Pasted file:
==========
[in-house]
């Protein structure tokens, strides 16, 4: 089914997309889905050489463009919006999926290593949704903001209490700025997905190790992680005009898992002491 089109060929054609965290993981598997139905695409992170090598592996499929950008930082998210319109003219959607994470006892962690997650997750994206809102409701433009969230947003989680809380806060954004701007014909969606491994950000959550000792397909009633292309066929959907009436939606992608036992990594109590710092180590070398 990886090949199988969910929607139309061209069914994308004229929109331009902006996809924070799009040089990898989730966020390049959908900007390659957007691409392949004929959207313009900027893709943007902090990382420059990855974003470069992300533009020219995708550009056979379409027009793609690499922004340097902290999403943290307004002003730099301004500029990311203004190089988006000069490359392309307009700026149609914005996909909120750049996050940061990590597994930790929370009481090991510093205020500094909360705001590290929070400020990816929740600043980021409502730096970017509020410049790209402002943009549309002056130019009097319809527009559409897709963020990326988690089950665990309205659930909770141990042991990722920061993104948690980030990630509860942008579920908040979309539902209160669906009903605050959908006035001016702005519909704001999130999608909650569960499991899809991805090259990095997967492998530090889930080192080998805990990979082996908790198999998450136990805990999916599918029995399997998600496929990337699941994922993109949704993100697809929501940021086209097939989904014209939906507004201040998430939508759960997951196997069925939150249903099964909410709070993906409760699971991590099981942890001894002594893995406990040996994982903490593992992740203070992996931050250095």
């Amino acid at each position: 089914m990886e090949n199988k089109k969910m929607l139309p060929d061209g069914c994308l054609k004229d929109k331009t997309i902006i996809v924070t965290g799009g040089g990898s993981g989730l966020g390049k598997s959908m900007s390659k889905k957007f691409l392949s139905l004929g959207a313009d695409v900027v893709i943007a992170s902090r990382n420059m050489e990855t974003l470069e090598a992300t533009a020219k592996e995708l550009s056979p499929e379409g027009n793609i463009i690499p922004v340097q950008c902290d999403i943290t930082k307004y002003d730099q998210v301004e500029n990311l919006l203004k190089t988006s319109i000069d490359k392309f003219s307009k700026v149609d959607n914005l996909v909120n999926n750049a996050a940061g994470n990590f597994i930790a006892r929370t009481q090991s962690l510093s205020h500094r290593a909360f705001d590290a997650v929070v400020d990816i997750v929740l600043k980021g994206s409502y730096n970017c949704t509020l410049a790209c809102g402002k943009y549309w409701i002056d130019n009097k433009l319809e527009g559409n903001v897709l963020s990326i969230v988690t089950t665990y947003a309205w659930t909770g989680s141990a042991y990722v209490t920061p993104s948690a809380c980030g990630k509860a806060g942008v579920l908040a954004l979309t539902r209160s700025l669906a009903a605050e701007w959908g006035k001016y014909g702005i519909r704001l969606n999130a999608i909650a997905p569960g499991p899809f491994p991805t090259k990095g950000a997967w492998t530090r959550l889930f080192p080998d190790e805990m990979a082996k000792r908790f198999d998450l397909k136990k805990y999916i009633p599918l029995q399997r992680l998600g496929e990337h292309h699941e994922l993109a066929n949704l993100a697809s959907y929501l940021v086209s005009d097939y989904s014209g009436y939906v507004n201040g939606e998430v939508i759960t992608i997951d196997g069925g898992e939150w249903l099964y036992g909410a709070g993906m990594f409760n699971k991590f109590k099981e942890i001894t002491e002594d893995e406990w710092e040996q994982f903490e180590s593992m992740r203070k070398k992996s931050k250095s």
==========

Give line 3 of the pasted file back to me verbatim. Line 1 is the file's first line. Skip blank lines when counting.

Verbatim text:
């Amino acid at each position: 089914m990886e090949n199988k089109k969910m929607l139309p060929d061209g069914c994308l054609k004229d929109k331009t997309i902006i996809v924070t965290g799009g040089g990898s993981g989730l966020g390049k598997s959908m900007s390659k889905k957007f691409l392949s139905l004929g959207a313009d695409v900027v893709i943007a992170s902090r990382n420059m050489e990855t974003l470069e090598a992300t533009a020219k592996e995708l550009s056979p499929e379409g027009n793609i463009i690499p922004v340097q950008c902290d999403i943290t930082k307004y002003d730099q998210v301004e500029n990311l919006l203004k190089t988006s319109i000069d490359k392309f003219s307009k700026v149609d959607n914005l996909v909120n999926n750049a996050a940061g994470n990590f597994i930790a006892r929370t009481q090991s962690l510093s205020h500094r290593a909360f705001d590290a997650v929070v400020d990816i997750v929740l600043k980021g994206s409502y730096n970017c949704t509020l410049a790209c809102g402002k943009y549309w409701i002056d130019n009097k433009l319809e527009g559409n903001v897709l963020s990326i969230v988690t089950t665990y947003a309205w659930t909770g989680s141990a042991y990722v209490t920061p993104s948690a809380c980030g990630k509860a806060g942008v579920l908040a954004l979309t539902r209160s700025l669906a009903a605050e701007w959908g006035k001016y014909g702005i519909r704001l969606n999130a999608i909650a997905p569960g499991p899809f491994p991805t090259k990095g950000a997967w492998t530090r959550l889930f080192p080998d190790e805990m990979a082996k000792r908790f198999d998450l397909k136990k805990y999916i009633p599918l029995q399997r992680l998600g496929e990337h292309h699941e994922l993109a066929n949704l993100a697809s959907y929501l940021v086209s005009d097939y989904s014209g009436y939906v507004n201040g939606e998430v939508i759960t992608i997951d196997g069925g898992e939150w249903l099964y036992g909410a709070g993906m990594f409760n699971k991590f109590k099981e942890i001894t002491e002594d893995e406990w710092e040996q994982f903490e180590s593992m992740r203070k070398k992996s931050k250095s």